July 31, 2000
LILYE W. TUCKER, AS SPECIAL ADMINISTRATOR OF THE ESTATE OF ELLIOTT TUCKER, DECEASED, PLAINTIFF-APPELLANT,
DIVISION SALES, INC., AN ILLINOIS CORPORATION, AND JUSTEN PRODUCTS, DEFENDANTS-APPELLEES.
Appeal from the Circuit Court of the 12th Judicial Circuit, Will County, Illinois No. 95--L--14322 Honorable Lawrence C. Gray Judge, Presiding
The opinion of the court was delivered by: Justice Holdridge
The plaintiff, Lilye W. Tucker, filed a products liability suit against the defendants, Division Sales, Inc., and Justen Products, after her son, Elliott, died while playing with a toy dart gun distributed by the defendants. The plaintiff claimed that the defendants' product was in a defective condition because it carried no warning about the possibility that the darts could be inhaled and interfere with the user's ability to breathe. A jury returned a verdict in favor of the defendants. On appeal, the plaintiff maintains that the jury's verdict was against the manifest weight of the evidence. She also claims that she was denied a fair trial when the defendants violated an order in limine. We agree that the defendants violated the order in limine and that these violations prejudiced the plaintiff's case. Consequently, we reverse the judgment of the trial court and remand for a new trial.
In December 1994, the plaintiff bought an "Uzi Dart Gun" set as a Christmas stocking "stuffer" for her son, Elliott, who was 12 years old. The darts included in this set were approximately 2½ inches long with a bulb at one end, which anchored the dart inside the gun, and a suction cup at the other end. The darts were made of a soft, malleable plastic.
On December 28, 1994, Elliott visited the apartment where the plaintiff's sister lived. With him were his siblings, several cousins, and two uncles. On that day, Elliott was playing with one of the darts from his dart set. He held the dart in his mouth with the suction cup hanging out between his lips.
Elliott's aunt lived on the third floor of her apartment building. Looking down from the apartment, Elliott and some of his playmates saw a girl whom they thought they recognized. They ran down the stairs to talk to her. When they got to the bottom of the stairs, the boys called to the girl, but they did not know her as they had thought. Elliott made a remark and started to laugh. Then he got a strange look on his face, raced up the stairs and collapsed in the apartment. He was rushed to the hospital, but he could not be resuscitated. Elliott died at approximately 7:30 p.m.
An autopsy of Elliott's body revealed a dart lodged in the right bronchus, the tube which carries air into the lungs. The dart had been aspirated with the bulb end of the dart farthest into the bronchus. The suction-cup end was completely blocking Elliott's airway.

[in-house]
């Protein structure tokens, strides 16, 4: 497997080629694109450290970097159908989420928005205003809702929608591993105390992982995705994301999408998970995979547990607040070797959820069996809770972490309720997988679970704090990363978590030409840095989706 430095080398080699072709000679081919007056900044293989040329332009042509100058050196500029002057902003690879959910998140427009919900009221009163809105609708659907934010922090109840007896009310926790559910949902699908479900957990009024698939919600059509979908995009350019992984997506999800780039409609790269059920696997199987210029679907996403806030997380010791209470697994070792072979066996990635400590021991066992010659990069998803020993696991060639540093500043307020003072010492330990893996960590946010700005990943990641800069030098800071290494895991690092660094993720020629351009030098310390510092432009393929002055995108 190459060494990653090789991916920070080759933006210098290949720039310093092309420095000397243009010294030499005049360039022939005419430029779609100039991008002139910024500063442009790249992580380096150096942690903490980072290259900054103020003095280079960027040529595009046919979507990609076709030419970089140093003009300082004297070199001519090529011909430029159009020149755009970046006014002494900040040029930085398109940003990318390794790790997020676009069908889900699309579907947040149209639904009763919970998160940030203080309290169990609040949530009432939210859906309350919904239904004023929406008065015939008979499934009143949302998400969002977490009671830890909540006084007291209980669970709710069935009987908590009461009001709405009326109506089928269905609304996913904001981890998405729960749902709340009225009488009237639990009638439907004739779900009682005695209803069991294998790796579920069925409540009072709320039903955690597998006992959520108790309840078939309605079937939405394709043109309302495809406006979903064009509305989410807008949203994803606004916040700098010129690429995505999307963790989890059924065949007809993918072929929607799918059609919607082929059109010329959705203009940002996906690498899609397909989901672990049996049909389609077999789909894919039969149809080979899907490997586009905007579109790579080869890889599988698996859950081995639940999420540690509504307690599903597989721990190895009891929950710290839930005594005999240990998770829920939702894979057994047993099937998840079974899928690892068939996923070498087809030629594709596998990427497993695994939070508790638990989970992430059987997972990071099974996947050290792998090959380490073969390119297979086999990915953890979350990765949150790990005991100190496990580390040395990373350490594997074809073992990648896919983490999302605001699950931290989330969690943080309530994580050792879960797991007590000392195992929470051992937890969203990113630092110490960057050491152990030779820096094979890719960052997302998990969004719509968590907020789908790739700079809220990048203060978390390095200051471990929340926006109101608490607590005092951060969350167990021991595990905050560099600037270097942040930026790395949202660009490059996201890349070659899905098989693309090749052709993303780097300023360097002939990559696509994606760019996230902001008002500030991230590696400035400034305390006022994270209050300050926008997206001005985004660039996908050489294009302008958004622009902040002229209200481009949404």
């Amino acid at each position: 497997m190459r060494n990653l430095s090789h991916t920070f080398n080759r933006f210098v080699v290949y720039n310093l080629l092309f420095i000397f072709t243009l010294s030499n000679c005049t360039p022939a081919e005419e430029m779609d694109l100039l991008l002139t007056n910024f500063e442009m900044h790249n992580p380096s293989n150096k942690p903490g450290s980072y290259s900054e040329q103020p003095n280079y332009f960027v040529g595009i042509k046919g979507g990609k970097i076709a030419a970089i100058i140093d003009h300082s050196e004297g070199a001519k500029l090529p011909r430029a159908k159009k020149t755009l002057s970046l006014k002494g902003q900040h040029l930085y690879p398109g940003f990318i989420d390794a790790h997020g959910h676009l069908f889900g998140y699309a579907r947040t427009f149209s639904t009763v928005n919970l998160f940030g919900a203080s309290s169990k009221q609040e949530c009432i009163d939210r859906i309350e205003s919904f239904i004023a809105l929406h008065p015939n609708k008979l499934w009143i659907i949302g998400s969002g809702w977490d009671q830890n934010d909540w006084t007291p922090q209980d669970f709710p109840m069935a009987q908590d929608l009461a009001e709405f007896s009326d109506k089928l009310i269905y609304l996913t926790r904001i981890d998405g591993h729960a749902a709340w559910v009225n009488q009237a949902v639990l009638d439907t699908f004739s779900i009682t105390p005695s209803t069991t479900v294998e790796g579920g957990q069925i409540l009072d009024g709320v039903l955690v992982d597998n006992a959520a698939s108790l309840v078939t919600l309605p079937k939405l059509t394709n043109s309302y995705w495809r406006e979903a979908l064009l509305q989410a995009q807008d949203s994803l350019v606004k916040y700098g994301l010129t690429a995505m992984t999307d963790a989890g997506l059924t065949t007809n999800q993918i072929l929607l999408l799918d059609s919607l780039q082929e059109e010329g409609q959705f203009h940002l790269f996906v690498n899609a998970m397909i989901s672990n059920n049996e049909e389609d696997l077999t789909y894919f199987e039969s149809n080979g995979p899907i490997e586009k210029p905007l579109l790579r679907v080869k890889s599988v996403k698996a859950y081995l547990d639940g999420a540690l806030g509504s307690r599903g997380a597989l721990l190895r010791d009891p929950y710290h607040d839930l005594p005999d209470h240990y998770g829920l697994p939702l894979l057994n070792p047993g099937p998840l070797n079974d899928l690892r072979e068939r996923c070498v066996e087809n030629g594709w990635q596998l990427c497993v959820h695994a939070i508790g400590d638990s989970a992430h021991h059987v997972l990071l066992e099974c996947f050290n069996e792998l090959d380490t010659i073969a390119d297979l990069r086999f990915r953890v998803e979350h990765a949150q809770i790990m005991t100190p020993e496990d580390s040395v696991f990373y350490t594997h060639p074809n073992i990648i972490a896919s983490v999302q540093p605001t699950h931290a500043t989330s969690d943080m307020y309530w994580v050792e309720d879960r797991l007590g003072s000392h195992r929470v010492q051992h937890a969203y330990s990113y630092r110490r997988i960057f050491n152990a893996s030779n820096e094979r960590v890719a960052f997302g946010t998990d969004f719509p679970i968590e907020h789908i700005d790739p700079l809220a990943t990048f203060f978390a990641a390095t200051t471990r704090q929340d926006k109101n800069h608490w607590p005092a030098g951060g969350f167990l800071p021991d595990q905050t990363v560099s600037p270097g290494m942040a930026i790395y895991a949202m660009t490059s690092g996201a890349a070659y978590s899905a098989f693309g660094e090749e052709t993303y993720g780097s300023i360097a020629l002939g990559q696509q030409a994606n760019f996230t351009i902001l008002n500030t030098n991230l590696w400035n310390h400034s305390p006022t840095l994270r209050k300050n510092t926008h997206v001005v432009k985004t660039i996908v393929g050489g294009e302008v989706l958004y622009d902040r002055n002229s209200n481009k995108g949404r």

The plaintiff sued the defendants, alleging they designed, manufactured and distributed the dart gun set which had been given to Elliott. Count I alleged strict products liability and claimed that the dart was defective and in an unreasonably dangerous condition when it left the defendants' control because the package contained no warning of the danger of accidentally aspirating a dart. Count II alleged negligence. The plaintiff claimed that the threat of harm to children posed by the dart was foreseeable and that the defendants had failed to warn consumers of the dangers.
Before trial, the plaintiff filed a motion in limine to bar the defendants from asserting that Elliott's parents were negligent or claiming that any such negligence should be imputed to Elliott. The plaintiff further sought to bar the defendants from soliciting opinions regarding any alleged lack of supervision by Elliott's parents on the day of the accident. The trial court granted the plaintiff's motion with regard to both issues.
At trial, several of the children present on the day Elliott died testified about the events which preceded Elliott's death.
The plaintiff testified that she was very careful about the toys she bought for her children. She stated that if the dart gun set had carried a warning that a child might inhale the dart and suffocate, she would not have purchased the dart set. Elliott's father also testified that if he had known that the dart set presented a choking hazard, he would not have allowed Elliott to play with it.
The plaintiff's expert testified that the dart gun set was unreasonably dangerous and defective because it carried no warning of the choking hazard it presented. In the expert's view, it was "imminently foreseeable" that a 12-year-old would place the dart in his mouth to moisten the tip because moistening the tip would allow the dart to stick better when shot. The expert also believed that it was foreseeable that while the dart was in the mouth, any number of things could cause a sharp intake of breath. This sharp intake of breath would cause the dart to be aspirated, causing the child's death.
The plaintiff's expert testified that he was aware that the dart gun package stated that the toy was for children aged 8 and over. He did not think this was an adequate warning because even children aged 8, 9, 10 or even 12 would not understand the risk of choking. In addition, the expert stated that his opinion would not change even though the toy passed the "cylinder test" which was developed to determine whether a toy presented a choking hazard to a three-year-old child.
On cross-examination of the plaintiff's expert, the defendants asked,
"If the mother or adult supervising this child, and we're talking about Elliott Robinson Tucker, had seen him throughout the day with this dart in his mouth, sucking on it, chewing on it, just rolling it around in his mouth, you would have expected there to have been some kind of instruction to prohibit that activity, correct?"